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Deer Valley negligence suit - Page 2

post #31 of 72
Since i'm employed at the above named resort, i have to remove myself from making any comments on this subject.
post #32 of 72
I'm not employed at DV, but I ski there quite a bit so here's my thought: maybe DV needs to rethink their policy of helping people unload their skis from their cars, think of the issues if a pair of those shiny new Volants were to be accidently dropped and scratched (imagine the emotional distress and more), oh oh, we could have a cottage industry here!

On a serious note, out of all the places I've skied, I think DV has the most courteous, helpful, friendly staff - I think that it really is a great experience and I would hate for it to change due to this incident.

I tried to look it up and failed, but there was a fairly recent (maybe 2 or 3 years ago I don't recall many details) bit of litigation involving Park City Mountain Resort in which the Resort sucessfully defended themselves and got their expenses paid for. I guess it's wait and see in this one though... in the meantime the skiing sure is good out here in Utah!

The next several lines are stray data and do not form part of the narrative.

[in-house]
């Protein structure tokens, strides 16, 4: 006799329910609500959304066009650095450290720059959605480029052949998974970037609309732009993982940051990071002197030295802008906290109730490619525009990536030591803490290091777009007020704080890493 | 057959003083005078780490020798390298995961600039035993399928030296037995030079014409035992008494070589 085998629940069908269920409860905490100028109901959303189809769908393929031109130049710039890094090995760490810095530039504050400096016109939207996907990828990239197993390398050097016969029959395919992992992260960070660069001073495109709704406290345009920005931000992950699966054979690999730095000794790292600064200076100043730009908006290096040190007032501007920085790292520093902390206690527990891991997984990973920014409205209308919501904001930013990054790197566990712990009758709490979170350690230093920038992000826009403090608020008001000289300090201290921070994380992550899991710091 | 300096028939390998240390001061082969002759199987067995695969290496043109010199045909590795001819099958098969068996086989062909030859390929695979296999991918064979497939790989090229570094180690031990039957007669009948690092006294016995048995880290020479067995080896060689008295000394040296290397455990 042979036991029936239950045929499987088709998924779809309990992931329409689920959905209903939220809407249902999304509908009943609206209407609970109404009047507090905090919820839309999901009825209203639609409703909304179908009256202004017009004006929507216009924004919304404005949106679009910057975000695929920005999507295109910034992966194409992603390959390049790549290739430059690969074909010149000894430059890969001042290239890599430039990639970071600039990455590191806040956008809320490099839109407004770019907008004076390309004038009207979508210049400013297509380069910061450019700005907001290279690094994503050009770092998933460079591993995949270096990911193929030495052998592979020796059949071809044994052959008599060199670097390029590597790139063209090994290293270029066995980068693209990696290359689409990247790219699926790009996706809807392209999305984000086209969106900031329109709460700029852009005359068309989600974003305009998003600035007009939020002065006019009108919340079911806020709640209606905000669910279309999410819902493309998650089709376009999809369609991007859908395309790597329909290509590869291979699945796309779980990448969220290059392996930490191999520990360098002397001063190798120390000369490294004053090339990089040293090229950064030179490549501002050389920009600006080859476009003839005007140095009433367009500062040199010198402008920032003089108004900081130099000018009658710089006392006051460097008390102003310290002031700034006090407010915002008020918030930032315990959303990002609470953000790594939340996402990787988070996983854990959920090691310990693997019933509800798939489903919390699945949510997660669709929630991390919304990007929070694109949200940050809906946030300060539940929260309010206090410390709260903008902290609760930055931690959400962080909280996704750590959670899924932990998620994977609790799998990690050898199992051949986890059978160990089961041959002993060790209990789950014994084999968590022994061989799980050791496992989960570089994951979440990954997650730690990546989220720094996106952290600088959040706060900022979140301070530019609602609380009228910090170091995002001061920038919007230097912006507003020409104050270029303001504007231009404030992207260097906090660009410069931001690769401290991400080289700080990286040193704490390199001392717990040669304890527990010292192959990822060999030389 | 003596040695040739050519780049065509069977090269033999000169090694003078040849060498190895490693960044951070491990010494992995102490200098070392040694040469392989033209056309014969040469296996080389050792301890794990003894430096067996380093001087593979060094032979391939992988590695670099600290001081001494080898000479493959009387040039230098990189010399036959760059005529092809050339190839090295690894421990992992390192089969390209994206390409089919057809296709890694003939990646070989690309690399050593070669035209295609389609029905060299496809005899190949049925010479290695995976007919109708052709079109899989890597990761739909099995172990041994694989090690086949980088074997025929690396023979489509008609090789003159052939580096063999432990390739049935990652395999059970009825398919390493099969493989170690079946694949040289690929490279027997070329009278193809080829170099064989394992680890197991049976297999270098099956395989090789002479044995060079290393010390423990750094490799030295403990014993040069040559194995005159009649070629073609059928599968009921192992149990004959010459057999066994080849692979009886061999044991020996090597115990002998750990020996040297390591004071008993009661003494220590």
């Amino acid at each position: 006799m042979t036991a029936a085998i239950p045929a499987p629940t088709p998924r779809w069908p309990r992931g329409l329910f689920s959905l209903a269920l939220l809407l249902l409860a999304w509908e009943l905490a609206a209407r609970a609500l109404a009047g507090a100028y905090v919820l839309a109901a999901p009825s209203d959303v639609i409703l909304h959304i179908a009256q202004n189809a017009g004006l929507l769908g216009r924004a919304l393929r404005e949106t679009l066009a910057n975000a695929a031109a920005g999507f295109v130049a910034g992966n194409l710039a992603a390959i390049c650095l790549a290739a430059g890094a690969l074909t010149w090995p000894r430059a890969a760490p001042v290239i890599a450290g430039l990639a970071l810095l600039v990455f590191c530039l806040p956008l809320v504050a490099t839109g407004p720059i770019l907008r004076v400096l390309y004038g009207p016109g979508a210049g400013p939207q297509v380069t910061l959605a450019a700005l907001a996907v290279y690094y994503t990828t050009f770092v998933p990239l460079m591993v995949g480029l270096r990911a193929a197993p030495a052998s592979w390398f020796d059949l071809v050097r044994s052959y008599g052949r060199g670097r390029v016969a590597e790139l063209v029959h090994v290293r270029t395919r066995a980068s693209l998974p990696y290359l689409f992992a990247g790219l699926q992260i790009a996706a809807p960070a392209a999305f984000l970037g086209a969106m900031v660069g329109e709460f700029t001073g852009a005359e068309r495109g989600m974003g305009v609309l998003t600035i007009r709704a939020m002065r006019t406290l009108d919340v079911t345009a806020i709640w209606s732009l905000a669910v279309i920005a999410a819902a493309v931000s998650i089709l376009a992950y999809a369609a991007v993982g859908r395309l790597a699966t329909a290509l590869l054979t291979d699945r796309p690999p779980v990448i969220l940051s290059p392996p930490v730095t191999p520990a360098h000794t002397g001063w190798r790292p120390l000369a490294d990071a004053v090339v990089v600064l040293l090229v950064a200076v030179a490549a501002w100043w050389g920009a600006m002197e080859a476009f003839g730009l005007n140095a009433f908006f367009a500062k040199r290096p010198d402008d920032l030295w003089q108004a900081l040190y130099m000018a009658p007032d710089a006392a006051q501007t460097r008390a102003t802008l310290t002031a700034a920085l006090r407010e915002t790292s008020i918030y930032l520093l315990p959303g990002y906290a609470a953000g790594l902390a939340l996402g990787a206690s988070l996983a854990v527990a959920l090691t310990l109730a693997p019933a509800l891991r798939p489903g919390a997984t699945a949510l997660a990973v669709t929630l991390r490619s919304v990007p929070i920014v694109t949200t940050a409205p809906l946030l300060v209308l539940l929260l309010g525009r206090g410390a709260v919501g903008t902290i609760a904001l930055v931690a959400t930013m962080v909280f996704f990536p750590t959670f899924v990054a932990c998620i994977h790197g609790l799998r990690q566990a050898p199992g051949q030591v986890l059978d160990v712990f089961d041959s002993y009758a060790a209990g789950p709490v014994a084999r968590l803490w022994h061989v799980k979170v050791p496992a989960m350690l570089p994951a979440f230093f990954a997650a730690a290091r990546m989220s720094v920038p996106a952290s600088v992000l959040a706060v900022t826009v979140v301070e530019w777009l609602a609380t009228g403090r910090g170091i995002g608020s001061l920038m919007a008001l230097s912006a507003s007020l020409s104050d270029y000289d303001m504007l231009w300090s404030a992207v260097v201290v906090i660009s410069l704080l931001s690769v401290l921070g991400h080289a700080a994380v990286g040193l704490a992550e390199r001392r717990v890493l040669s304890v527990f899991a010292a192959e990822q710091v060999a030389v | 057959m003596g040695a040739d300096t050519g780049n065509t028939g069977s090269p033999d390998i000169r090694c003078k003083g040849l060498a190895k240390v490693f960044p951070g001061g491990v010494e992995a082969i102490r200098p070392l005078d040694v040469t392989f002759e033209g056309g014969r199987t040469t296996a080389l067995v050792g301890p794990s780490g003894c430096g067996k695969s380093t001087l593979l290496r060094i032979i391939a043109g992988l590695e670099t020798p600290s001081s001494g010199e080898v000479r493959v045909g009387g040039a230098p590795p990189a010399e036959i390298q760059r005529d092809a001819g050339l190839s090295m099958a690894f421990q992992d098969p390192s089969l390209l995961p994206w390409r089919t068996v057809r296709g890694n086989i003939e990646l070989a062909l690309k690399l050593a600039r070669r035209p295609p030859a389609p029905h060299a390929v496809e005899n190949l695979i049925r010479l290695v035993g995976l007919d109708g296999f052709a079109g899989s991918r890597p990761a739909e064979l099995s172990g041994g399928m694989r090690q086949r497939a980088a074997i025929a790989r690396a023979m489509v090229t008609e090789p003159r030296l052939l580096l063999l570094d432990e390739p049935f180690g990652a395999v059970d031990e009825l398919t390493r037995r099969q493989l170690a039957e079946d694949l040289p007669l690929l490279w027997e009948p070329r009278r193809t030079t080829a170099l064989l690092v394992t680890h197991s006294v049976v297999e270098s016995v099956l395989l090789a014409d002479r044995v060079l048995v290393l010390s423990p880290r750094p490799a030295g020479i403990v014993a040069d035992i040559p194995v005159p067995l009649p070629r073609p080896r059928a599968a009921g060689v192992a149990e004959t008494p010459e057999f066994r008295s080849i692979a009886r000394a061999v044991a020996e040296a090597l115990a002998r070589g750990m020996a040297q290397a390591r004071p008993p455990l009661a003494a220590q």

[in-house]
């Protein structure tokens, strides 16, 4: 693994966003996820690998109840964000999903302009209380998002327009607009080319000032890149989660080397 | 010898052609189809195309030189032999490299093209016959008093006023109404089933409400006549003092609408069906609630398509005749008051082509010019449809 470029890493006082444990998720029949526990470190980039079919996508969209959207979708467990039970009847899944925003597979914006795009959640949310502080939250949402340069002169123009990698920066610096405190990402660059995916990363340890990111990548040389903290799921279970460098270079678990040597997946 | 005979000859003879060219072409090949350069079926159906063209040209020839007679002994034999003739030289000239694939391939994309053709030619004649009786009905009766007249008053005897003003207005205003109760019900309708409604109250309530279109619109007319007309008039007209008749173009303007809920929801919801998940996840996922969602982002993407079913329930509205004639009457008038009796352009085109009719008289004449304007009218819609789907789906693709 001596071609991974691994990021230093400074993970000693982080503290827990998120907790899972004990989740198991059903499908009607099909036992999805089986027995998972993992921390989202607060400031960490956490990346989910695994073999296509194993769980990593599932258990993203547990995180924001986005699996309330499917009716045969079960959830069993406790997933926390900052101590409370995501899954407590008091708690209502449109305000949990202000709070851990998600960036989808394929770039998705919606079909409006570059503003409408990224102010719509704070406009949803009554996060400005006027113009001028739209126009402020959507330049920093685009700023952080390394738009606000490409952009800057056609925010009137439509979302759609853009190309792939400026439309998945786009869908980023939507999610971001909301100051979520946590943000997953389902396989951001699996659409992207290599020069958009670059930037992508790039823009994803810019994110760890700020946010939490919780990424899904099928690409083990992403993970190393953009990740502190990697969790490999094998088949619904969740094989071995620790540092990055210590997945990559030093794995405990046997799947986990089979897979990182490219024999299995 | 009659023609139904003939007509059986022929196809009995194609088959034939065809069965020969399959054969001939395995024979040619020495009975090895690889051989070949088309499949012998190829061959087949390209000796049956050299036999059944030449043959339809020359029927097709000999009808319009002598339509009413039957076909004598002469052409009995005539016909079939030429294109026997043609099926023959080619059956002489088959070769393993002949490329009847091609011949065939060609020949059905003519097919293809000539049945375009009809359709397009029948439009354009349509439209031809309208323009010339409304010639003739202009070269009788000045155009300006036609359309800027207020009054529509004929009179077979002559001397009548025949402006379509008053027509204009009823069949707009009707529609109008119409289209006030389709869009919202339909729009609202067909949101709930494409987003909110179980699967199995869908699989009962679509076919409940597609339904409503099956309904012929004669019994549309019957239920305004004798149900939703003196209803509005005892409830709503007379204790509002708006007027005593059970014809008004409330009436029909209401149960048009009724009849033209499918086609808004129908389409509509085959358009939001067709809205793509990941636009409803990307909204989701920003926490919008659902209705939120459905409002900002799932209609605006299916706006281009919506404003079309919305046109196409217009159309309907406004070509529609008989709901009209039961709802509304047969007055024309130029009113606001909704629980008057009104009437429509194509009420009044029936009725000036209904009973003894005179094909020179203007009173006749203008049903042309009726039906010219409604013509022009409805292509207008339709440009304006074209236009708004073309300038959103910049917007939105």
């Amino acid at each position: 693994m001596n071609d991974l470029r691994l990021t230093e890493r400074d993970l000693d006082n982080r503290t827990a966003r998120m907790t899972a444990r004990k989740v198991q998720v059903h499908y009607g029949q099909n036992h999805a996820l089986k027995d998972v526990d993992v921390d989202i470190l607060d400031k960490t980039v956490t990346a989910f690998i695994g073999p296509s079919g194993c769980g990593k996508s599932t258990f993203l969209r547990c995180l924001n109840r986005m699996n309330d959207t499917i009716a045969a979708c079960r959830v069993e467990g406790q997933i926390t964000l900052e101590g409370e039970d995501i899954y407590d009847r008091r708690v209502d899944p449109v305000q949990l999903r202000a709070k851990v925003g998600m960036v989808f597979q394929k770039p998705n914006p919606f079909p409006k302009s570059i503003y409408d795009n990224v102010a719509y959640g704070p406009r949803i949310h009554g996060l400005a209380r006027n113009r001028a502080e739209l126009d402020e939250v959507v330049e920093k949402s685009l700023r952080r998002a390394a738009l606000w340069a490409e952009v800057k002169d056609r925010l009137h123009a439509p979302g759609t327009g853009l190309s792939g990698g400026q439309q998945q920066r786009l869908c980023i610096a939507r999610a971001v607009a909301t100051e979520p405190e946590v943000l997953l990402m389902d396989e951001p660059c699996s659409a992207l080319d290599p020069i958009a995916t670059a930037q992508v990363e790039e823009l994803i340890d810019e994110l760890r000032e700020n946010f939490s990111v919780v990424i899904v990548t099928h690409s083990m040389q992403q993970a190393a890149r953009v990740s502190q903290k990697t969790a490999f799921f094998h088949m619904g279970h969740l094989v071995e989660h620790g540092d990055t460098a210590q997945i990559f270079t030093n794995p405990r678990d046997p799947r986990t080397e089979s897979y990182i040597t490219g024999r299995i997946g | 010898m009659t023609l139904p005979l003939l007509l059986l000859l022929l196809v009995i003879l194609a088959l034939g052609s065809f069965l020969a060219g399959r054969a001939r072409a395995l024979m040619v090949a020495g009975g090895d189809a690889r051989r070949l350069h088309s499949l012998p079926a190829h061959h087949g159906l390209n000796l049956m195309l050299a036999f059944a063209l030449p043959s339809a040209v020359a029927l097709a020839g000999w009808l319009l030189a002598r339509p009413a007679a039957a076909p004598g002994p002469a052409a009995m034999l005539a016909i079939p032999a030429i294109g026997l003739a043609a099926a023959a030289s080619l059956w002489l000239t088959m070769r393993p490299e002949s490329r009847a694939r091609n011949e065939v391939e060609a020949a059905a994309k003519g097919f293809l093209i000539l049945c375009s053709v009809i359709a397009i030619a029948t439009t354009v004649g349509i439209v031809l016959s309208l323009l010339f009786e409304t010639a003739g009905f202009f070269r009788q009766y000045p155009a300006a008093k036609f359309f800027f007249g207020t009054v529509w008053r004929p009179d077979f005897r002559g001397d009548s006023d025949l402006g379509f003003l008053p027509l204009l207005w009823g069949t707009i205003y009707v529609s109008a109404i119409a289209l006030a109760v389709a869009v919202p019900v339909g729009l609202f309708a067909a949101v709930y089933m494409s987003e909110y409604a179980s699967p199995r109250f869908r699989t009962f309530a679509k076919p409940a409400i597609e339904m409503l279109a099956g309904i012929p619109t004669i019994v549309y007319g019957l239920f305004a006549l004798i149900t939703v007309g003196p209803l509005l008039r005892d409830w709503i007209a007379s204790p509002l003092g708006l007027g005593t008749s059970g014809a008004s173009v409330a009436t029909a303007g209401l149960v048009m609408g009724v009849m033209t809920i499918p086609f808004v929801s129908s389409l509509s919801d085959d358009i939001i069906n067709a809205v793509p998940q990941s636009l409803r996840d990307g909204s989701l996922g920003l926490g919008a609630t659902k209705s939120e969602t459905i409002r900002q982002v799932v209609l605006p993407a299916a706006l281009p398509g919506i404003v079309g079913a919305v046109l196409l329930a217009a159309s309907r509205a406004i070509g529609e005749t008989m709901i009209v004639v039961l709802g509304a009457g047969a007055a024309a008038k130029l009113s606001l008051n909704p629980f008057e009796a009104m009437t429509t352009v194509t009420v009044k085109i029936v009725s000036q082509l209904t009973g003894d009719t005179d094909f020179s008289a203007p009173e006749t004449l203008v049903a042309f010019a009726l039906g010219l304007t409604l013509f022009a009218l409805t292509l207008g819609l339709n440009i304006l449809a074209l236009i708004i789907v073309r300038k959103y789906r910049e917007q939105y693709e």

post #33 of 72
They'll get thrown out of the courtroom here in Utah. Of course he wants to settle. Sure 'nuff good skiing these days here in Utar..
post #34 of 72
TR I hope You are not one of the five named in that suit. I'm sure that Deer Valley will pervail in this matter.The Number of cases against ski resorts won in court is vary vary small. As sphutt and Rubob have said D.V. employee's are well trained and know how to treat thier Customers.My wife works at Deer Valley part time.I ski there often.In fact I'll be skiing there Wendsday.IMHO Deer Valley does more to make a safe enviroment to ski then most other ski resorts.
post #35 of 72
I like your first reply!

But if you really want a proctological exam, I can arrange for some of the guys at the Blue Oyster Club to give you one...

post #36 of 72
Are you defending a case over here and looking for tips?
I'm sure what you've said makes perfect sense to some, but I am just an idiot, who never posts on topic, and rarely talks about skiing, so there's no point in asking me!

Some things I believe would happen: